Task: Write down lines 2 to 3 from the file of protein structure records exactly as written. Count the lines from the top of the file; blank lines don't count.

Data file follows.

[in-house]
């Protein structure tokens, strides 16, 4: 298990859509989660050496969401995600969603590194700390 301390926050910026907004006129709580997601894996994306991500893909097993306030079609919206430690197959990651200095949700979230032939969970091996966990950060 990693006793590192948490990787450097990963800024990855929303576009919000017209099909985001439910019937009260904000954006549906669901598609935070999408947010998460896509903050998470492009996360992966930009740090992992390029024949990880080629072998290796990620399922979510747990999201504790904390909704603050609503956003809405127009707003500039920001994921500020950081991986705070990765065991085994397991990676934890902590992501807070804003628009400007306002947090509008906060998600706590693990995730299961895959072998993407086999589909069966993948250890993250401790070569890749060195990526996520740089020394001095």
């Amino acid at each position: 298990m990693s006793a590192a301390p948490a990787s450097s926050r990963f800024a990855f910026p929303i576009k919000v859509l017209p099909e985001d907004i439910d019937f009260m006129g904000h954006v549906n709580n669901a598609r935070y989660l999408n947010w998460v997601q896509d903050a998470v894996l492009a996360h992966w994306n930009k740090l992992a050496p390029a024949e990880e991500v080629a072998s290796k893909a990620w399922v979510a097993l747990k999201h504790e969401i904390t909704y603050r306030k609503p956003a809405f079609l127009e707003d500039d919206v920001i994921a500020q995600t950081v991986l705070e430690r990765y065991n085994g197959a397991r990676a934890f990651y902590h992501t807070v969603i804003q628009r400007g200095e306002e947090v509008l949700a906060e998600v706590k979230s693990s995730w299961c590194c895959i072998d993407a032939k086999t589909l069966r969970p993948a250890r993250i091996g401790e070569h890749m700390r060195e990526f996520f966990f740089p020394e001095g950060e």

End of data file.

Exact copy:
């Protein structure tokens, strides 16, 4: 298990859509989660050496969401995600969603590194700390 301390926050910026907004006129709580997601894996994306991500893909097993306030079609919206430690197959990651200095949700979230032939969970091996966990950060 990693006793590192948490990787450097990963800024990855929303576009919000017209099909985001439910019937009260904000954006549906669901598609935070999408947010998460896509903050998470492009996360992966930009740090992992390029024949990880080629072998290796990620399922979510747990999201504790904390909704603050609503956003809405127009707003500039920001994921500020950081991986705070990765065991085994397991990676934890902590992501807070804003628009400007306002947090509008906060998600706590693990995730299961895959072998993407086999589909069966993948250890993250401790070569890749060195990526996520740089020394001095």
């Amino acid at each position: 298990m990693s006793a590192a301390p948490a990787s450097s926050r990963f800024a990855f910026p929303i576009k919000v859509l017209p099909e985001d907004i439910d019937f009260m006129g904000h954006v549906n709580n669901a598609r935070y989660l999408n947010w998460v997601q896509d903050a998470v894996l492009a996360h992966w994306n930009k740090l992992a050496p390029a024949e990880e991500v080629a072998s290796k893909a990620w399922v979510a097993l747990k999201h504790e969401i904390t909704y603050r306030k609503p956003a809405f079609l127009e707003d500039d919206v920001i994921a500020q995600t950081v991986l705070e430690r990765y065991n085994g197959a397991r990676a934890f990651y902590h992501t807070v969603i804003q628009r400007g200095e306002e947090v509008l949700a906060e998600v706590k979230s693990s995730w299961c590194c895959i072998d993407a032939k086999t589909l069966r969970p993948a250890r993250i091996g401790e070569h890749m700390r060195e990526f996520f966990f740089p020394e001095g950060e």